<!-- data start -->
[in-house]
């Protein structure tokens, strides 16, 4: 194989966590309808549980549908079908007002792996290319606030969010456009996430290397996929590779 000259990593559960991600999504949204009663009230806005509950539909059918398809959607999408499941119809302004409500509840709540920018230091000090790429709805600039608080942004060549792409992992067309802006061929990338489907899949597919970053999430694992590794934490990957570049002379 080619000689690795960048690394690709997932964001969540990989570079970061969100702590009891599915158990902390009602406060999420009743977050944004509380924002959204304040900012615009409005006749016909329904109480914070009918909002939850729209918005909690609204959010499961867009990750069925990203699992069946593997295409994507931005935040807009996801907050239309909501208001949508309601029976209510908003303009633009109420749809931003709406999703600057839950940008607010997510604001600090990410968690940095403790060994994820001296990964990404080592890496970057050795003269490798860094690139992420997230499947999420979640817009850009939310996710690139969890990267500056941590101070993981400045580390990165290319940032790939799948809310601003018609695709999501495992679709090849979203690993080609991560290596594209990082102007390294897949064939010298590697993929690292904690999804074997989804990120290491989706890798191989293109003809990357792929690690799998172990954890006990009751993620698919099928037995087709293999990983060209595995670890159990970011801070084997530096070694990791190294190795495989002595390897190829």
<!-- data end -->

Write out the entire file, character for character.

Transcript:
[in-house]
């Protein structure tokens, strides 16, 4: 194989966590309808549980549908079908007002792996290319606030969010456009996430290397996929590779 000259990593559960991600999504949204009663009230806005509950539909059918398809959607999408499941119809302004409500509840709540920018230091000090790429709805600039608080942004060549792409992992067309802006061929990338489907899949597919970053999430694992590794934490990957570049002379 080619000689690795960048690394690709997932964001969540990989570079970061969100702590009891599915158990902390009602406060999420009743977050944004509380924002959204304040900012615009409005006749016909329904109480914070009918909002939850729209918005909690609204959010499961867009990750069925990203699992069946593997295409994507931005935040807009996801907050239309909501208001949508309601029976209510908003303009633009109420749809931003709406999703600057839950940008607010997510604001600090990410968690940095403790060994994820001296990964990404080592890496970057050795003269490798860094690139992420997230499947999420979640817009850009939310996710690139969890990267500056941590101070993981400045580390990165290319940032790939799948809310601003018609695709999501495992679709090849979203690993080609991560290596594209990082102007390294897949064939010298590697993929690292904690999804074997989804990120290491989706890798191989293109003809990357792929690690799998172990954890006990009751993620698919099928037995087709293999990983060209595995670890159990970011801070084997530096070694990791190294190795495989002595390897190829």